Consumption Of High Fiber Diet Linked To Lowered Risk Of Knee Arthritis
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Consumption Of High Fiber Diet Linked To Lowered Risk Of Knee Arthritis

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Researchers have revealed the association between consumption of fibre rich diet and risk of developing knee arthritis. The new analysis in the  Annals of the Rheumatic Diseases discovered People who ate fiber-rich diet are less likely to experience knee arthritis. 

Knee arthritis is inflammation of knee joints which is more common among adults aged 65 years or older, but people of all ages can be affected. Pain, swelling, and stiffness are the primary symptoms of arthritis. Knee arthritis can make it very hard to carry out daily activities, such as, walking or climbing stairs.  

Dietary fibres are carbohydrates, primarily from plant-based foods such as cereal grains, fruits and vegetables, and nuts and legumes. 

Researchers analyzed data from two separate long term studies: The first, the Osteoarthritis Initiative (OI), included 4,796 participants; the other, the Framingham Offspring cohort, comprised 1,268 participants. They discovered that the more fiber people ate, the less knee pain they reported, and the less likely they were to be diagnosed with knee arthritis.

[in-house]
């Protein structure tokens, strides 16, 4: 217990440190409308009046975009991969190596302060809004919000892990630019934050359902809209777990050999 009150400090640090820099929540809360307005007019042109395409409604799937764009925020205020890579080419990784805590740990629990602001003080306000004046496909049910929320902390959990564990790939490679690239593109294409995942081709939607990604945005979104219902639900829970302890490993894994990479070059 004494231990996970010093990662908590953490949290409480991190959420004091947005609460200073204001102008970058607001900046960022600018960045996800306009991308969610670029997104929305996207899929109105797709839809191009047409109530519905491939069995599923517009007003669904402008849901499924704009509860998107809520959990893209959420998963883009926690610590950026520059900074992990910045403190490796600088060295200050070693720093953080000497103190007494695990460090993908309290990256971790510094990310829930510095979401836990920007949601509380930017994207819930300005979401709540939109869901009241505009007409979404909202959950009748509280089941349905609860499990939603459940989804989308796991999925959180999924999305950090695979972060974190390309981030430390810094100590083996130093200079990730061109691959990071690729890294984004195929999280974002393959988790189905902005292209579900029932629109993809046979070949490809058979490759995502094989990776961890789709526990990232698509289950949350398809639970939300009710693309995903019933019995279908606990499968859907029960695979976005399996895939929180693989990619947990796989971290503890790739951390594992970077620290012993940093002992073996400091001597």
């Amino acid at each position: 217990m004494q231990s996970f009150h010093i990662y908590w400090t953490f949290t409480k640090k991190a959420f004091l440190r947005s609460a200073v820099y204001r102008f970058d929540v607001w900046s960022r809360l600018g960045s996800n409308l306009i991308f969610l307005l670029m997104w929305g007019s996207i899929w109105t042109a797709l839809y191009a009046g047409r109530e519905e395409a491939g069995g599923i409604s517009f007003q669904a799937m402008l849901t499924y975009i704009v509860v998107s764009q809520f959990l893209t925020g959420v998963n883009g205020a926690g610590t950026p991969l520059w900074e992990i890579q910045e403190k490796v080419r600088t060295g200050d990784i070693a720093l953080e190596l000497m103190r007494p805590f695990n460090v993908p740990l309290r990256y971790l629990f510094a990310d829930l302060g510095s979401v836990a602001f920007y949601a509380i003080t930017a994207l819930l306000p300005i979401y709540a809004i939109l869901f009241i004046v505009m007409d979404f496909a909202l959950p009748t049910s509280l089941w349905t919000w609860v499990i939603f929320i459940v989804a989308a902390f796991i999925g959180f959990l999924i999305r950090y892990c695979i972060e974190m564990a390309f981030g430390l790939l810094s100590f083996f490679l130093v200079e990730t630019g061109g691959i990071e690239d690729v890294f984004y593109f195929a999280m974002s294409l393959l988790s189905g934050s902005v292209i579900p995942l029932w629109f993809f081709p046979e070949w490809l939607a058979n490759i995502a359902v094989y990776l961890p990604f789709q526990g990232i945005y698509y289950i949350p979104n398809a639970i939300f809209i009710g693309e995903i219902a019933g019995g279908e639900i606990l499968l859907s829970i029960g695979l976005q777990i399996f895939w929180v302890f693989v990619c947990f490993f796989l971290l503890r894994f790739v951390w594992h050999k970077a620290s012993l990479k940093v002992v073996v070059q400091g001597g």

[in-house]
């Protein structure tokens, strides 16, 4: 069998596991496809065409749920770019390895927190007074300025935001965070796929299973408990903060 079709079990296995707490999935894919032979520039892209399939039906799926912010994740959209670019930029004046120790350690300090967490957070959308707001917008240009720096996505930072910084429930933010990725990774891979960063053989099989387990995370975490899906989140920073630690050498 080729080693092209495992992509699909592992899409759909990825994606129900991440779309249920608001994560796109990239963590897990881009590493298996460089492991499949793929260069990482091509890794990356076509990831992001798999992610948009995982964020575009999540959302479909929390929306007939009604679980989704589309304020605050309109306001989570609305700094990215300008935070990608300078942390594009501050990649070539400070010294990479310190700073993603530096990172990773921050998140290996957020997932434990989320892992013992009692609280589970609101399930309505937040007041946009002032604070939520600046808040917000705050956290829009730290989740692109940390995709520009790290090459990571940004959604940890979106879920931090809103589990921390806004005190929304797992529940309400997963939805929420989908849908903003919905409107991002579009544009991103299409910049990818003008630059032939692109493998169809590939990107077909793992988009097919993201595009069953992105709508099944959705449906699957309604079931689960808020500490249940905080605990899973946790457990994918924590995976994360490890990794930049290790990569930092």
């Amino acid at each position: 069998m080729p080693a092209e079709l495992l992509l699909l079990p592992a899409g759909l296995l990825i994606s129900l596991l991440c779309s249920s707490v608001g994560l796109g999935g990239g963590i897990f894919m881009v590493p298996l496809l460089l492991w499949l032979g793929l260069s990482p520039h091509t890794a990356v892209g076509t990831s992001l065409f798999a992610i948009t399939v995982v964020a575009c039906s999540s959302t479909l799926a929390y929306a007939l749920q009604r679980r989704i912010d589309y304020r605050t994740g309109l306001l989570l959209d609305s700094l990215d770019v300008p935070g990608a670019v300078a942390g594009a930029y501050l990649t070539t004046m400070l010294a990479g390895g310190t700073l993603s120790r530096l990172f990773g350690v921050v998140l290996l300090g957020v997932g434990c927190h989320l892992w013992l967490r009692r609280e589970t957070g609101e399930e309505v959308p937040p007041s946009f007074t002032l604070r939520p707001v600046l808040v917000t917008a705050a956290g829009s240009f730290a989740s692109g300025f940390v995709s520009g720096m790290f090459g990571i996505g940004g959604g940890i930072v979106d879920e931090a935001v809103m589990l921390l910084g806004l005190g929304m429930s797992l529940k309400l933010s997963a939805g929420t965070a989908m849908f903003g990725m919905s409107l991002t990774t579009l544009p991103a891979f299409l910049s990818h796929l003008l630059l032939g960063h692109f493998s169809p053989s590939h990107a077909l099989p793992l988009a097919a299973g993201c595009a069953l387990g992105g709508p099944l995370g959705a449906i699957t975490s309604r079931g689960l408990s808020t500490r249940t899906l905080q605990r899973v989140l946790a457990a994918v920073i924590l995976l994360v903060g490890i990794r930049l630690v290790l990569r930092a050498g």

In Osteoarthritis Initiative study, those who ate the most fiber per day an average of just over 20 grams were 30 percent less likely to have symptoms of knee arthritis and 19 percent less likely to report worsening pain in their knees over the course of four years than those who ate the least fiber, or just under 9 g per day.

In the Framingham study, those who ate the most fiber per day nearly 26 g were 61 percent less likely to experience symptomatic knee arthritis than those who ate the least, or just under 14 g.

The associations persisted even after controlling for age, sex, race, education, smoking, total calorie intake, physical activity, the intake of polyunsaturated fat and other dietary factors. 

For both studies, dietary fibre intake was measured using Food Frequency Questionnaire responses. Similarly, in both studies, eating more cereal fiber was linked to lower levels of knee pain, too.

No firm conclusion could be drawn about cause and effect as the studies were observational. 

Lead author, Zhaoli Dai, a postdoctoral fellow at Boston University said,  “increasing dietary fiber is one of the most economical ways to reduce the pain of knee osteoarthritis. In addition, there are a lot of other advantages, such as, weight loss, reduced cardiovascular risk and reduced diabetes risk”.

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